Q: What is coming on the horizon that you were excited to share with your team?
Huy: Surprisingly, Google Meet with Duet AI! I’m a big multi-tasker for better or worse, so during meetings, I have a hard time not looking away for a minute to work on a small task or write a bit of code. Sometimes this can cause me to miss a key point/action item. Google is rolling out new features for Meet with Duet AI, including generating action items, mid-meeting summaries, and a chatbot that can talk about details discussed during an ongoing call.

Kelsey: I’m excited to see how tools utilizing natural language processing, like Duet AI and BigQuery Studio, may be able to fill any technical gaps for folks that we partner with so that they can get the most out of PAD and reduce the need for technical expertise in order to be productive. The idea of being able to use natural language directly within BQ to analyze data is exciting, and I can see that being a major time saver — even for folks who use SQL regularly but may not know the specific syntax they need to accomplish a task.

Q: What are some tips that you learned at the conference that people can use right now?
Huy: You can use the Security Command Center in Google Cloud to scan for vulnerabilities in your organization and detect misconfigurations that may be weakening your security! There’s a free tier to try, while the premium tier offers enhanced scanning, threat detection, and more.

Kelsey: Utilize labels in ETL/ELT jobs to organize resources and track costs throughout your project. Information about labels is forwarded to the billing system, so you can break down billed charges by label. This way resource usage can be easily attributed to specific teams, projects, partners, etc.

Emily: As Kelsey mentioned, there are a lot of tools that are already available for tracking costs, both in terms of analysis (running queries) and storage (maintaining data in BigQuery). The INFORMATION_SCHEMA views in BigQuery make it easy to estimate storage costs by looking at the size of tables, and you can also configure GCP to create a BigQuery table with logs from when users run queries, which makes it easy to track how much each user or project is spending on queries, and how much each individual query costs. How neat is that!

The team with Prog at the conference, catching some downtime and participating in trainings.

Notes from BenDesk*

*Ben is our resident ZenDesk captain and manager of all help@ inquiries. We’re bringing you interesting inquiries from his inbox each month to help share learnings across our community.

Question of the Month: Is it possible to connect PAD to Python? If so, how do I set this up and authenticate access?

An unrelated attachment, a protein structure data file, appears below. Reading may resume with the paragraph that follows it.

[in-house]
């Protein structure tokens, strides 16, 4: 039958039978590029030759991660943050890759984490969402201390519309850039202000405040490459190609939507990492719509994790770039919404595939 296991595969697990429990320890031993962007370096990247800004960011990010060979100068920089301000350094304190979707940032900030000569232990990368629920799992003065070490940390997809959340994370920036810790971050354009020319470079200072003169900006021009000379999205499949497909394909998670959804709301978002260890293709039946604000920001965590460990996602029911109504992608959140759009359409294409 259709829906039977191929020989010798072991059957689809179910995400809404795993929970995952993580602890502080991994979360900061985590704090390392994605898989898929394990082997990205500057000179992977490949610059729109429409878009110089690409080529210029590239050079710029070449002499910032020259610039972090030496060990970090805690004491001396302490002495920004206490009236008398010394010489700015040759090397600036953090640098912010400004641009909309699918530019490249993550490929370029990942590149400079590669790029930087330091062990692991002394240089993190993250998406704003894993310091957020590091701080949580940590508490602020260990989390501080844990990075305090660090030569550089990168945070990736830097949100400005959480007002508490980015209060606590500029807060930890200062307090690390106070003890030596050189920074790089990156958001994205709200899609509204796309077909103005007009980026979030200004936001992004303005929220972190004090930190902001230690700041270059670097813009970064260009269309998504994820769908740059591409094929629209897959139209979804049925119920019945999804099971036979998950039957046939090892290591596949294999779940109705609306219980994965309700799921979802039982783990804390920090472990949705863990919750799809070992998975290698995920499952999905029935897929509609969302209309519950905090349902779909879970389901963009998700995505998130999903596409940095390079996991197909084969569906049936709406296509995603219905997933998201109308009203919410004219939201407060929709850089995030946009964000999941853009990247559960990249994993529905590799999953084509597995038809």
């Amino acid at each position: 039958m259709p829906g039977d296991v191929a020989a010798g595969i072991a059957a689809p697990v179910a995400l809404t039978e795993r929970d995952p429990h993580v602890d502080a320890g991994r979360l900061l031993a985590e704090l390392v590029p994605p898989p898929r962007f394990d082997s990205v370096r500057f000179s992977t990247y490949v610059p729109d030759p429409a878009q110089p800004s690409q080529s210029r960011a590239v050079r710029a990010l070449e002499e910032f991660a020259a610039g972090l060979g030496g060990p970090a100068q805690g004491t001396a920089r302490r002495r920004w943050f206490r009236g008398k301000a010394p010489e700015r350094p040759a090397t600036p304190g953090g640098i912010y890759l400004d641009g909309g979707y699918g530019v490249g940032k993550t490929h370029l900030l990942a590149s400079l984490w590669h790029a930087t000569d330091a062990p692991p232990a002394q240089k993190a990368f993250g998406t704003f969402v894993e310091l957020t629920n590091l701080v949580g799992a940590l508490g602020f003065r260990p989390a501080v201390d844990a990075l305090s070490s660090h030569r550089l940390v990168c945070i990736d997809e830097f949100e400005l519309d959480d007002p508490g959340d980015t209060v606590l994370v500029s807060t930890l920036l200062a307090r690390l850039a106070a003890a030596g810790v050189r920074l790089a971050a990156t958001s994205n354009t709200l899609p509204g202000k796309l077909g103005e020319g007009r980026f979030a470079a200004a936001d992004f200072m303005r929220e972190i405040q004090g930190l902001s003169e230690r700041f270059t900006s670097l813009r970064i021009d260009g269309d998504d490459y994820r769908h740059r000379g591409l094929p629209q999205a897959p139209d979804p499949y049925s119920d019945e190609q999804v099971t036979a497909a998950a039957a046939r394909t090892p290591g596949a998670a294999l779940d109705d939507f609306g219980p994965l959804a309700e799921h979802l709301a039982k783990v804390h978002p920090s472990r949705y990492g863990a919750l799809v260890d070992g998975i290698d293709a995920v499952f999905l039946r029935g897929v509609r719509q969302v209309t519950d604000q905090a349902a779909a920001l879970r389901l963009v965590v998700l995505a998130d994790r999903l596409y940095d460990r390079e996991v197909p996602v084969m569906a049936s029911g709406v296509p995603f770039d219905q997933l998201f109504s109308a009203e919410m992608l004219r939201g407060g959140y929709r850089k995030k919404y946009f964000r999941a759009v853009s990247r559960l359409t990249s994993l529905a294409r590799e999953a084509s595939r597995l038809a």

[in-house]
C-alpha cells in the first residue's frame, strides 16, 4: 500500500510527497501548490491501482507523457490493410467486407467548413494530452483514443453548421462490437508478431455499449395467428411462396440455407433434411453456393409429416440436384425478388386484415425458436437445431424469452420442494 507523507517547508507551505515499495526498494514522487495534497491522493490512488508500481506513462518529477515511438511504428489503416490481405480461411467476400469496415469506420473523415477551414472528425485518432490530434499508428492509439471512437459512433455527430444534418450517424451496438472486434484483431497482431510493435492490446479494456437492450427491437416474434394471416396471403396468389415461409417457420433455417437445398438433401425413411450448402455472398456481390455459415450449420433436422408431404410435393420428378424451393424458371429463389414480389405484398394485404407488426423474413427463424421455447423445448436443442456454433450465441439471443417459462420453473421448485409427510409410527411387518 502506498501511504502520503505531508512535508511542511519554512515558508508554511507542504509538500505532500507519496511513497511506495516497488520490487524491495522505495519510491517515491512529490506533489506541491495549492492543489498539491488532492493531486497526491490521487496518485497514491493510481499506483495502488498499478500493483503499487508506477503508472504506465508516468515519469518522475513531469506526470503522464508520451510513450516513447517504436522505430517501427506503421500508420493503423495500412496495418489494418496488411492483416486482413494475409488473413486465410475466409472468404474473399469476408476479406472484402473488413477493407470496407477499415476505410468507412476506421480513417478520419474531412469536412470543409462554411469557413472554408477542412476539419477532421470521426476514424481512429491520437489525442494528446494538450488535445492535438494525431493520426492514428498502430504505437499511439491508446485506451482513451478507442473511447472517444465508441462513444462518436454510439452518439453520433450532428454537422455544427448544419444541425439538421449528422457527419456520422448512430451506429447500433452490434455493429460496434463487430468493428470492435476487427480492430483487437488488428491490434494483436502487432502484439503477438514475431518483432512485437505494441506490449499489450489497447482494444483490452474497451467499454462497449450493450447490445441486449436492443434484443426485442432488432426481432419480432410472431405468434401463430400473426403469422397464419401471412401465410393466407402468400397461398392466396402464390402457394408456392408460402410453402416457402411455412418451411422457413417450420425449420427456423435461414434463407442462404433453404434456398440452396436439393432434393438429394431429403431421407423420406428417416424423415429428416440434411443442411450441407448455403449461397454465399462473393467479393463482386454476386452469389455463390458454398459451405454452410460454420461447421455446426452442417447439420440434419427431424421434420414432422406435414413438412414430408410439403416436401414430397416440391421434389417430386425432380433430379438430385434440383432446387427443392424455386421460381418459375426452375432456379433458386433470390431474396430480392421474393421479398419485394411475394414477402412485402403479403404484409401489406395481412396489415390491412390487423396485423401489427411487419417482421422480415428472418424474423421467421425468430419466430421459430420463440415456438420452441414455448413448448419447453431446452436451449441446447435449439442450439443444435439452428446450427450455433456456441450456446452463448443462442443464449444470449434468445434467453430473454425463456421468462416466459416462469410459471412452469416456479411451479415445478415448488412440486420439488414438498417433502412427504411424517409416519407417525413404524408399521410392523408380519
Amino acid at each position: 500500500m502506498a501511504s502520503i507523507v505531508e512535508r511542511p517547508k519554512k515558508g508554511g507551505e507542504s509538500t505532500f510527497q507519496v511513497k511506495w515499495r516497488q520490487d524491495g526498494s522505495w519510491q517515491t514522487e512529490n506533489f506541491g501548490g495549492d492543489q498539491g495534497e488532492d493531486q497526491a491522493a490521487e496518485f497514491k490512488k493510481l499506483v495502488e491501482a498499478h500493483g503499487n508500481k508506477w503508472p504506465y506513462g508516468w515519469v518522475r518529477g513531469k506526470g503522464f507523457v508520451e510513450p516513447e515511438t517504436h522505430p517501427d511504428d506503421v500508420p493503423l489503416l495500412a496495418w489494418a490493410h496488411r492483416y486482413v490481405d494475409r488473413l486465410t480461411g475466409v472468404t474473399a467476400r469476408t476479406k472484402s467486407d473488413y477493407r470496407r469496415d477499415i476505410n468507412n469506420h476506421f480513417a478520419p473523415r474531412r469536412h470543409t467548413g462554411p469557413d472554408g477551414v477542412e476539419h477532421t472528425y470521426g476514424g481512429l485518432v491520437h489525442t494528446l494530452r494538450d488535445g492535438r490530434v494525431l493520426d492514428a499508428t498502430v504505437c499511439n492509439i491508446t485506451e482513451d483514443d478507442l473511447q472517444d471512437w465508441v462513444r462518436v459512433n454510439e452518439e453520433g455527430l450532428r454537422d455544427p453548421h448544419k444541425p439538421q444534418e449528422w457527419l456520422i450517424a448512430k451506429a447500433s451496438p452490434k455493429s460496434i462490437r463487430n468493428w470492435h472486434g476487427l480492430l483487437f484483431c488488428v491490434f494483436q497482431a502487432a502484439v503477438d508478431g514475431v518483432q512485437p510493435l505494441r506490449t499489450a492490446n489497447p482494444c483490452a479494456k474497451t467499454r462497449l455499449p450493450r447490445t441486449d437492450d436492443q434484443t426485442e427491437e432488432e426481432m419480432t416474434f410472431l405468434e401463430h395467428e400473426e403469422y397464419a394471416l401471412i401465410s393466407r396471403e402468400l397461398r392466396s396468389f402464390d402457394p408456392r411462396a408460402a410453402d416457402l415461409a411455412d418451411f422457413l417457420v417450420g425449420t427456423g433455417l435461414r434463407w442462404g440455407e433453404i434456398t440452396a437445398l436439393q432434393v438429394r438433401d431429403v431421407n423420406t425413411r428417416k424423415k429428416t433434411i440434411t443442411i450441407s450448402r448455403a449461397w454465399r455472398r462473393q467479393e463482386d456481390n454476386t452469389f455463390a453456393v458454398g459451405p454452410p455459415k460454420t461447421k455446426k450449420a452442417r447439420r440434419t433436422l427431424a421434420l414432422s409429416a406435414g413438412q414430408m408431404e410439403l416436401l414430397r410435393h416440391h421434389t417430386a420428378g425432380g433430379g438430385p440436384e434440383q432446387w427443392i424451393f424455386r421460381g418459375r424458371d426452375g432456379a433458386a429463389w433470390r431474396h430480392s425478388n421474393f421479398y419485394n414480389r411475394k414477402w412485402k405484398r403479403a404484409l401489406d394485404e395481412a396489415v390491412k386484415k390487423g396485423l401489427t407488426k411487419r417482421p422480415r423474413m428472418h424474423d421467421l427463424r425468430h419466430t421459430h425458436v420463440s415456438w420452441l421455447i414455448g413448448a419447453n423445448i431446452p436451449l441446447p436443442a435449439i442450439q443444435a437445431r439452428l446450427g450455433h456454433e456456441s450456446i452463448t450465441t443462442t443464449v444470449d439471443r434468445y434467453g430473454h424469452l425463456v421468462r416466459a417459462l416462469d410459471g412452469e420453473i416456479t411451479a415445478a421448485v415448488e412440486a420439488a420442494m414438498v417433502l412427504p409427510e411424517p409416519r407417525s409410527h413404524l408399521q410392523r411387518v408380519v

Bendesk Answer: Yes, there is! A lot of people prefer using Python for data manipulation and interaction. BigQuery provides a variety of ways to effortlessly connect to your data using Python, including Google Colab (similar to Jupyter Notebook), Cloud Shell, and Google Cloud CLI. You can also use the Python client library and the Google Cloud CLI to connect to PAD from your local environment.

To get started, first install the Google Cloud CLI. Next, add gcloud CLI to your PATH by running the install.sh script. Once installed, follow the instructions on the page to initialize gcloud CLI and grant your computer access to your PAD project. It’s important to remember to log in and grant access using your CTA Google account instead of any personal or work emails.

Afterward, you can install the Python client library named “google-cloud-bigquery,” which you can use in your Python scripts. The library will automatically use your default gcloud configuration set up using the gcloud CLI. Once it’s successfully installed and authenticated, you can test if it works correctly by running the sample code below:

from google.cloud import bigquery
client = bigquery.Client()
QUERY = (
‘SELECT name FROM `bigquery-public-data.usa_names.usa_1910_2013` ‘
‘WHERE state = “TX” ‘
‘LIMIT 100’)
query_job = client.query(QUERY) # API request
rows = query_job.result() # Waits for query to finish
for row in rows:
print(row.name)

For more information on connecting PAD to Python, look at our help article here.

What We’re Reading

  • The Great Alone by Kristin Hannah: A classic coming-of-age story in almost all ways except that it takes place in the Alaskan wilderness.
  • Bird by Bird by Anne Lamott: If you’ve ever wanted to write a novel or short story, Anne Lamott’s book is a must-read. It is instructive while still being completely charming, funny, warm, and relatable. Honestly, it’s great even if you’re not planning on doing any writing.
  • Yellowface by R. F. Luang: A page-turner about, of all things, the publishing industry. This book explores the ideas of diversity and cultural appropriation and the cut-throat publishing world. Definitely one that you’ll want to discuss with friends.

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Community Tech Alliance

Empowering the progressive community through smart data management.